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In a stirring call to action, an author probes the forces that undermine evidence-based science policy

The War on Science Who's Waging It, Why It Matters, What We Can Do About It

Shawn Otto
Milkweed Editions
2016
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After a close brush with the Catholic Church in 1624, the Italian scientist Galileo Galilei anonymously published a book advancing the heliocentric theory of Copernicus in 1632. Galileo called one of the book’s fictitious characters Simplicio or simpleton—an unfortunate turn of phrase that Pope Urban VIII, a longtime friend and supporter, believed was a veiled reference to him. Outraged, he brought Galileo before a tribunal of the Roman Inquisition. The examiners coerced him into recanting his written statements, and he was placed under house arrest, where he died almost 10 years later.

In his new book, The War on Science, Shawn Otto documents the modern clash between what he calls the “authoritarians” (governments, large corporations, and religious groups) and the “antiauthoritarians” (scientists and other liberal thinkers). Drawing on recent examples ranging from the evolution debate to vaccine skepticism, Otto describes the emergence of an antiscience movement whose focus is to disrupt the creation of evidence-based policy for the sake of preserving profitable business models or entrenched religious dogma.

Otto is at his best when he describes the processes that culminated in the widespread denial of human-caused climate change. Exxon executives recognized climatic changes due to the burning of fossil fuels as long ago as 1977, he writes. At that time, Otto claims, a loose collaboration among several energy companies began a public relations campaign to discredit scientific reports of climate change. He meticulously references news reports, books, and email messages demonstrating techniques that parallel the steps taken by tobacco companies to deny a link between smoking and lung cancer. In doing so, Otto reminds us how advocates for both groups often cherry-picked data while focusing on anomalies in the results and played favorable games with statistics to minimize the dangers of smoking and climate change, respectively.

In a chapter entitled “The Industrial War on Science,” Otto alleges that a carefully coordinated attack on scientists and the scientific process has undermined scientific credibility and has led to a position where “the climate debate” is all but unwinnable. Only unequivocal statements by highly regarded leaders will substantially reverse this trend, he argues. Pope Francis has taken such a step in his encyclical Laudato Si’ (1).

The problem, however, extends beyond climate change denial. The same tactics are being used to undermine other technocentric policies, including the push to “teach the [supposed] controversy” between evolution and intelligent design, as well as legislation governing stem cell research.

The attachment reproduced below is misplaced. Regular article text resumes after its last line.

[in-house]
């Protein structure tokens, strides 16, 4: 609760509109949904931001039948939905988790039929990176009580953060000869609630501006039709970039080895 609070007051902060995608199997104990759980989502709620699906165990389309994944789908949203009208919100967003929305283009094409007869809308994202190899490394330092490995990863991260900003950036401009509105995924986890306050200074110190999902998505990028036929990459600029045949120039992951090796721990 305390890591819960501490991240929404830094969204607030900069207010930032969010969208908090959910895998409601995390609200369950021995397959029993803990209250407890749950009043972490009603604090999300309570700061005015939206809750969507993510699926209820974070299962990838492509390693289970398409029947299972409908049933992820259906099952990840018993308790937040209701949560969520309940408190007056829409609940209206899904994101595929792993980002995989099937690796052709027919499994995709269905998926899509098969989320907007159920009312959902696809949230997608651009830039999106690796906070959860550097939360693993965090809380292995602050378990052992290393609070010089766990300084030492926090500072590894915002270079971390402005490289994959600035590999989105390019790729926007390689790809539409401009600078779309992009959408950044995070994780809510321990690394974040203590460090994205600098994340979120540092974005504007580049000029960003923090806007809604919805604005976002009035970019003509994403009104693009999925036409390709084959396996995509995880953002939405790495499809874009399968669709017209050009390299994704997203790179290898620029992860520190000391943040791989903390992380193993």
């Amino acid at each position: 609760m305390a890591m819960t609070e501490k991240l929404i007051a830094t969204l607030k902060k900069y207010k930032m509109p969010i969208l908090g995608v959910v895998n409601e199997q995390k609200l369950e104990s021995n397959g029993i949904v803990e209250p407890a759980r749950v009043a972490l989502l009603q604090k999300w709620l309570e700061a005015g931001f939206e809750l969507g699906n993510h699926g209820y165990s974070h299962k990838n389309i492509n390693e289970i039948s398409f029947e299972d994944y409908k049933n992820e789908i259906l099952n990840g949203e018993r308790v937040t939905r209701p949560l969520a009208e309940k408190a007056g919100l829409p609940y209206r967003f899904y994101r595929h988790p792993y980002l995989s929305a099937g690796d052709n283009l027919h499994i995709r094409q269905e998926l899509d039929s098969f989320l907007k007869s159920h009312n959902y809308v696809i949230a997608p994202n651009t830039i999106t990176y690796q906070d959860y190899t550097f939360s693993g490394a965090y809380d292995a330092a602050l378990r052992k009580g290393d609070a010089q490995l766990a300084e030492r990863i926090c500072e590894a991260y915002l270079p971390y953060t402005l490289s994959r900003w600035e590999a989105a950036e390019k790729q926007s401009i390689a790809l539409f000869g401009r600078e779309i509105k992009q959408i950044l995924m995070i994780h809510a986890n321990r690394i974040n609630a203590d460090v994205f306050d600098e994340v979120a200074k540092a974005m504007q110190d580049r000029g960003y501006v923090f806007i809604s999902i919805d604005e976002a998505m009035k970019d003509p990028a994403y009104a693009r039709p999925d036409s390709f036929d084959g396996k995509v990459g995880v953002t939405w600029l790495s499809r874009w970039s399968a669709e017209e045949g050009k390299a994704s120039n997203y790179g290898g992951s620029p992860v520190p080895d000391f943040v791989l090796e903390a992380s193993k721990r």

Citing polls conducted at the beginning of the new millennium, Otto reveals that 52% of Americans believe that humans and dinosaurs once coexisted.IRFAN KHAN/CONTRIBUTOR

Citing polls conducted at the beginning of the new millennium, Otto reveals that 52% of Americans believe that humans and dinosaurs once coexisted.

Evidence-based policy-making is a necessity if we are to continue to advance in a highly technologically dependent world. Otto outlines tactics that have been used successfully by such advocacy groups as the Union of Concerned Scientists and its Center for Science and Democracy, which broadened its focus to target issues such as climate change and scientific integrity, and Greenpeace, whose efforts to combine civil action with creative communication serve as an international model for other conservation-based organizations.

Using the language of warfare, Otto suggests that the first step is to know the enemy. Scientists must realize, for example, that antiscience groups often attempt to redefine scientific terms in such a way as to enable opponents to debate science as if it were an opinion. (Evolution is “just a theory,” right?)

Otto also argues for direct engagement between scientists and the general public. To avoid the fate that befell Galileo, scientists must understand that 21st-century journalism has blurred the lines between objectivity and subjectivity, sometimes sacrificing deep investigation in the interests of expediency, he maintains. As more and more news outlets eliminate science sections, the journalistic inclination to give equal weight to “both sides” of topics for which there is widespread scientific consensus amplifies minority and extreme arguments.

Otto believes that unless we find ways to balance the rights of the individual with the interests of society, we are headed for what Garrett Hardin called “the tragedy of the commons” (2). To achieve this, he outlines 14 ambitious “battle plans” that include advice for everyone from educators (“Plan 6: Teachers Should Teach Science Civics”) to funding agencies (“Plan 7: Granting Bodies Should Require and Fund More Outreach”) to potential office holders (“Plan 11: Candidates Should Sign Science Pledges”).

Scientists can no longer afford to remain sequestered in their laboratories. We need to fight back. “Call a spade a spade, and do it publicly,” Otto urges. To regain the public’s trust, we must demonstrate that science is an activity done by people for people.

References

  1. Pope Francis, Encyclical Letter “Laudato Si’ of the Holy Father Francis, On the Care of Our Common Home” (Holy See, Vatican City, 2015).

  2. G. Hardin, Science 162, 1243 (1968).

About the author

The author is a freelance writer and former Science and Technology Policy Fellow of the American Association for the Advancement of Science.